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In the last couple of years, I tried several powered USB hubs to drive some development boards and USB peripherals. Most of the USB hubs which we can find in the local market are unreliable or not designed to drive more than 500mA of a load.
After having a few bad experiences with powered USB hubs, I decided to build a USB hub by myself. I specifically design this hub to drive USB powered development boards and experimental peripherals.
The core element of this USB hub is the "FE1.1s" USB 2.0 hub controller. "FE1.1s" is a low cost, 4-port, high-speed USB hub controller, and this chip can easily order by eBay or AliExpress.
Apart from FE1.1s features, this USB hub has the following additional features:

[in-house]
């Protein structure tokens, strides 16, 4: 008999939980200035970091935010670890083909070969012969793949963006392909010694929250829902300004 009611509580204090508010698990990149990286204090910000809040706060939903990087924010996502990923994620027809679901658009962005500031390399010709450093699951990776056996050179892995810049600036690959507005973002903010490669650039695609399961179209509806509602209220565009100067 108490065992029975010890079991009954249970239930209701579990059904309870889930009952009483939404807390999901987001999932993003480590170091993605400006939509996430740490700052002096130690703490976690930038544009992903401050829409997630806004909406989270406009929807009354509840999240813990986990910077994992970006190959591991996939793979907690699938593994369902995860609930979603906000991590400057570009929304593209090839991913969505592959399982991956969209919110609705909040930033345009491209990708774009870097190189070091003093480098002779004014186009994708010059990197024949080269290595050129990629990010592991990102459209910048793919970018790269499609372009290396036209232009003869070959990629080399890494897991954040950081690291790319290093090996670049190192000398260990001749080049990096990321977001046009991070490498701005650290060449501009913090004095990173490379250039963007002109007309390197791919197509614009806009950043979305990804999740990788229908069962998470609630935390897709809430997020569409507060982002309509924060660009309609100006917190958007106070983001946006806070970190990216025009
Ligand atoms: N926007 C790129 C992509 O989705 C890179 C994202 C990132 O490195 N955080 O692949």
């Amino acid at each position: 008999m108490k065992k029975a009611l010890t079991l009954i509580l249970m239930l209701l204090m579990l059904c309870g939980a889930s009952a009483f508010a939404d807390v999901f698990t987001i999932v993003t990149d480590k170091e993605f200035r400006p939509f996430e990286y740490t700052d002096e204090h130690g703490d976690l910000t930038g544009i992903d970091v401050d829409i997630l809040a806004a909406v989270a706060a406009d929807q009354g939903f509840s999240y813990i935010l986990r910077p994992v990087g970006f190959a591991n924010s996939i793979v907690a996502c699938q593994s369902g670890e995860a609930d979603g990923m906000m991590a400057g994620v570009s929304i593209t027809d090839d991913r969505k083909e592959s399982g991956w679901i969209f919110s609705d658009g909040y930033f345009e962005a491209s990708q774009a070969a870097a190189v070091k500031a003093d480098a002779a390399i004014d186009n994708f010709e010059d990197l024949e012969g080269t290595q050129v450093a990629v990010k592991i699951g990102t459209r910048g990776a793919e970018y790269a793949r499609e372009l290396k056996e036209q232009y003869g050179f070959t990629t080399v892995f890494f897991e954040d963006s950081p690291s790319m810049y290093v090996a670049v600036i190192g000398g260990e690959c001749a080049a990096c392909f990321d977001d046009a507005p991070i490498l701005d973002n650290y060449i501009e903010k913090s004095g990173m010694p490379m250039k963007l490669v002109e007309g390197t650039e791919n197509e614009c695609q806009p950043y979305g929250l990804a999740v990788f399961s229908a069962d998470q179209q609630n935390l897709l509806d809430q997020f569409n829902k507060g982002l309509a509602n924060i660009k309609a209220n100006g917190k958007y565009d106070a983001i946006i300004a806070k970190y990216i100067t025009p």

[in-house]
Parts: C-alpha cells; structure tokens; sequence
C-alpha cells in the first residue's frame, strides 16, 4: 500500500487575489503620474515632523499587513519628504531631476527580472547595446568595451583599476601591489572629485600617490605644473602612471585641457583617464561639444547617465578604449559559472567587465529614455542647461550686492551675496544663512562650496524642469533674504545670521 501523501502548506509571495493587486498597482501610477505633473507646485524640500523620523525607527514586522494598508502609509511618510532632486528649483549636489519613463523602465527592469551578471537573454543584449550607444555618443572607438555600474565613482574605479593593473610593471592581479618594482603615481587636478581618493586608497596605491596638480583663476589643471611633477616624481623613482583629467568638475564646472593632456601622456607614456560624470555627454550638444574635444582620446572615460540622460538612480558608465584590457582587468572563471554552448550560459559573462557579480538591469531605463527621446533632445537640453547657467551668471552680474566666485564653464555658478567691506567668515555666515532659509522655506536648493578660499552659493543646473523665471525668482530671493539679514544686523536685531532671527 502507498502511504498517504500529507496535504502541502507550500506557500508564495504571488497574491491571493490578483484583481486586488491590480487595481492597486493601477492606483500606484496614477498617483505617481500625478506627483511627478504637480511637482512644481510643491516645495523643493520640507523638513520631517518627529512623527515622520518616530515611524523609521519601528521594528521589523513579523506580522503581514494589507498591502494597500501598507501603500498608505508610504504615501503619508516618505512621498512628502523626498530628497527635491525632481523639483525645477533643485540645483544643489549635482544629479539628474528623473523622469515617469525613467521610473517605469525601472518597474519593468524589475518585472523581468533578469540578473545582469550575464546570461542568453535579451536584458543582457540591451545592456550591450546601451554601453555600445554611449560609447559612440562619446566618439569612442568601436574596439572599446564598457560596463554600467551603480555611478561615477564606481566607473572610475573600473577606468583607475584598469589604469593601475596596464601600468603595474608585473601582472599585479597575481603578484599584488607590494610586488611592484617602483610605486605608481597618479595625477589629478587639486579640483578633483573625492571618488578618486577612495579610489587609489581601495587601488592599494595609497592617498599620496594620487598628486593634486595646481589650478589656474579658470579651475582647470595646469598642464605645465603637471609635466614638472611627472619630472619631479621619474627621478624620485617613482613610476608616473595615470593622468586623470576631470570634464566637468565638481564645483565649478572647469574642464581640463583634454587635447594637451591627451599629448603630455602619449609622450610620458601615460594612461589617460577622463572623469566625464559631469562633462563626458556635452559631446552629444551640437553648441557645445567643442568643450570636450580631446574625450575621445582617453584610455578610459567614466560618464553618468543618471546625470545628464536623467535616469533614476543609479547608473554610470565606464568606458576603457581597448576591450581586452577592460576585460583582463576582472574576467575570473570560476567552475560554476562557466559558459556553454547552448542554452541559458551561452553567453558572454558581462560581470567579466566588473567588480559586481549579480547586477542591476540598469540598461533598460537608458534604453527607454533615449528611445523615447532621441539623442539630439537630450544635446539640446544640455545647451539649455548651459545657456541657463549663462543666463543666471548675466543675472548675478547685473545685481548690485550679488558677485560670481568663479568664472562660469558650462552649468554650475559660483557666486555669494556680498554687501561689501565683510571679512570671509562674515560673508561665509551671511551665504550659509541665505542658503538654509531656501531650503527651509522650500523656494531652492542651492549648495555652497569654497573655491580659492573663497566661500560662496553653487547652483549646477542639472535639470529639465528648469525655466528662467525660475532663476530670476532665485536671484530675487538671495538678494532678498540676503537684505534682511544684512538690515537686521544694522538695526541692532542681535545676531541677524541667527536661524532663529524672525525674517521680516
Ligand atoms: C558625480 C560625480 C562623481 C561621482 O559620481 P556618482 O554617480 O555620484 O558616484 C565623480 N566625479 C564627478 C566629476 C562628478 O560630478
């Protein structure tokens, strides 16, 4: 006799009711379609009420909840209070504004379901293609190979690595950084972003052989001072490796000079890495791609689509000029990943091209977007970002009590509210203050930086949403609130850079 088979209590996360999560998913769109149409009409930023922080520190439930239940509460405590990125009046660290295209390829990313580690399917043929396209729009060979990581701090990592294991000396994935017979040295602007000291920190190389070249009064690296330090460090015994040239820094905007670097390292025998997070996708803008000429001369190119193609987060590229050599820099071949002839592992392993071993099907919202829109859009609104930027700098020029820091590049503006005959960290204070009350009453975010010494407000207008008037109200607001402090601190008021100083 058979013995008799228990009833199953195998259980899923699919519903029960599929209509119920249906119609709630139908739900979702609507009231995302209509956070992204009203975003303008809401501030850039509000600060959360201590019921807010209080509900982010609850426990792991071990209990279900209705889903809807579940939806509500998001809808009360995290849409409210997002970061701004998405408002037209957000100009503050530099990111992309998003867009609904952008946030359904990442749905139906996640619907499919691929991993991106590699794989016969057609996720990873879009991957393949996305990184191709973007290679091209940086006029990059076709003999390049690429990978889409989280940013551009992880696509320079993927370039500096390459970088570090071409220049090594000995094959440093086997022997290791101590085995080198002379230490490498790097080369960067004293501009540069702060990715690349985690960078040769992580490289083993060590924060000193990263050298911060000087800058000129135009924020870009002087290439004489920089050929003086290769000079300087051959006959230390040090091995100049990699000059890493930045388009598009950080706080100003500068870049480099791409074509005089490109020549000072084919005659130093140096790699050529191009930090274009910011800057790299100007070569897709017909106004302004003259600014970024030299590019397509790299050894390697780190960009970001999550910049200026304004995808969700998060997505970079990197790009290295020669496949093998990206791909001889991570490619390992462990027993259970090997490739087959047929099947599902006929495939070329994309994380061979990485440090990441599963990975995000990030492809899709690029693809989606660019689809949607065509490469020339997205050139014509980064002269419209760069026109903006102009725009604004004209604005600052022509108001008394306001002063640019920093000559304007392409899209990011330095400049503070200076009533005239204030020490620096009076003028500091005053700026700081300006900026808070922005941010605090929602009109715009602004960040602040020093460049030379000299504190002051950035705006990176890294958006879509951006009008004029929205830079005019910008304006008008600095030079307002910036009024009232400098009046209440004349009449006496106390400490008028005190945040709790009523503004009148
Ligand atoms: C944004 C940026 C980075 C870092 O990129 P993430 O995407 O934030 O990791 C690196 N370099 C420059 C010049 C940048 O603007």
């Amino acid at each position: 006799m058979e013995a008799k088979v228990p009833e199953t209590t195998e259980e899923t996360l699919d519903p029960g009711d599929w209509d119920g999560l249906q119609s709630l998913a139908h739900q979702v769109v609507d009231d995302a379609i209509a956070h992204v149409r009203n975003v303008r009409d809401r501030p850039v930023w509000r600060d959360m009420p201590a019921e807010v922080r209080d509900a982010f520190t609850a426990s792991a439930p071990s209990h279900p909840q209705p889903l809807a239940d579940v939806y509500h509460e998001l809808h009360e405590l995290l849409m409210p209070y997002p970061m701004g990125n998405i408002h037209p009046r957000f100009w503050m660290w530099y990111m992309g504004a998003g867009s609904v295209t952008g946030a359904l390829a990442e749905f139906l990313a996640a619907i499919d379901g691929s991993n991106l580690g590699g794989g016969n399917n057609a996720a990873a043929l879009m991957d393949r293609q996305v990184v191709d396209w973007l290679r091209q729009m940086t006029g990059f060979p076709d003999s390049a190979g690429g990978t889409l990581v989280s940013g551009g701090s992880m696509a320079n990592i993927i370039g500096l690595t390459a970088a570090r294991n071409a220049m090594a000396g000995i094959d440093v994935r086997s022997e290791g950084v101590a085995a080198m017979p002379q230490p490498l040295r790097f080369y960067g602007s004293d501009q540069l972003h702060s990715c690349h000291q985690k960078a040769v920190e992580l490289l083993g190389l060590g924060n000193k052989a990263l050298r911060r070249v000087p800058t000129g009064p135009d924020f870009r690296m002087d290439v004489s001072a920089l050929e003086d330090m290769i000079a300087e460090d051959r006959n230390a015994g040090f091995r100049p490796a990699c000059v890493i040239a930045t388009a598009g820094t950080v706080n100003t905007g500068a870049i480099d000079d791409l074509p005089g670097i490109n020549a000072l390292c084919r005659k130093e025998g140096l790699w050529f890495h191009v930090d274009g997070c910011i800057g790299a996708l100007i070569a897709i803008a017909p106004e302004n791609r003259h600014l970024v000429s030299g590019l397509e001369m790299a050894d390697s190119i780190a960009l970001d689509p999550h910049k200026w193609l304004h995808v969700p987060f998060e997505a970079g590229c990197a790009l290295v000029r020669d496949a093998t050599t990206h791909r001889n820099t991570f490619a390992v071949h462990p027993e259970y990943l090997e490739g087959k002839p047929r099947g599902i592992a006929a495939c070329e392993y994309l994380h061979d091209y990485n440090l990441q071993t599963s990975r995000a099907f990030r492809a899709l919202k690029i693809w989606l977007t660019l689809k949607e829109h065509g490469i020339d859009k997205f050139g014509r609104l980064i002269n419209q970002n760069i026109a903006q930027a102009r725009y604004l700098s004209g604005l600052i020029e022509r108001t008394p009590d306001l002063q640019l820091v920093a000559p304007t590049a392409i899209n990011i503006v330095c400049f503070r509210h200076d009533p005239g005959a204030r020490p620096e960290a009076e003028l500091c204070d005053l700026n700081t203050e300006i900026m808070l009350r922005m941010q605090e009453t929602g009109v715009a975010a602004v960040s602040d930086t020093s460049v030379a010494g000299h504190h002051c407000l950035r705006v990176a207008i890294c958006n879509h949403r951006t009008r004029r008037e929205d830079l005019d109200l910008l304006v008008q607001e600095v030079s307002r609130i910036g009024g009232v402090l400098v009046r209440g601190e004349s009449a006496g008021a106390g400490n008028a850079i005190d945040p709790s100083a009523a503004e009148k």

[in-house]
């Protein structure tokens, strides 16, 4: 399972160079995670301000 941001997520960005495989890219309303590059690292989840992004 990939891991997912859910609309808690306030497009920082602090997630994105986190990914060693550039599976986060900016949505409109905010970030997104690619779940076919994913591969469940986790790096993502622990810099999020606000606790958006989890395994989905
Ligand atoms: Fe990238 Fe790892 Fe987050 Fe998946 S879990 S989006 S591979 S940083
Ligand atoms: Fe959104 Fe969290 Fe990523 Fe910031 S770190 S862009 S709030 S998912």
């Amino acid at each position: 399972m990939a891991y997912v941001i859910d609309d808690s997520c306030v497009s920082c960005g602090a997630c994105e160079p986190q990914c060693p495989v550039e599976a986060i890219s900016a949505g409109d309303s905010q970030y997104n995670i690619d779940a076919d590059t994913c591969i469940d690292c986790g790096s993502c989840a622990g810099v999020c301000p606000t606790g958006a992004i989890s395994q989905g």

- Switches to on/off and reset individual USB ports.
- Capability to provide a maximum of 3A of current from each USB port.
- Power using 9V to 15V DC voltage source.
This USB hub uses PIC16F630 MCU and four units of LM2596-5.0 switching regulators to achieve the above-listed features.
At the testing stages, we test this unit successfully on both Linux and Windows operating systems. In both platforms, it works without installing any additional device drivers. We used Ubuntu 18.04, Debian 10, and Windows 10 operating systems to conduct those tests.
To test the performance, we drive several single-board computers in parallel using this hub. Our load tests comprise with few Raspberry Pis, Arduino Dues, and several Orange Pi development boards.
With proper heatsink, the hub performs well with all the load combinations. Throughout the above analysis, the hub is powered using 12V - 20A power supply unit.
This project is an open-source hardware project. All the design files, firmware source codes, and binaries are available at github.com.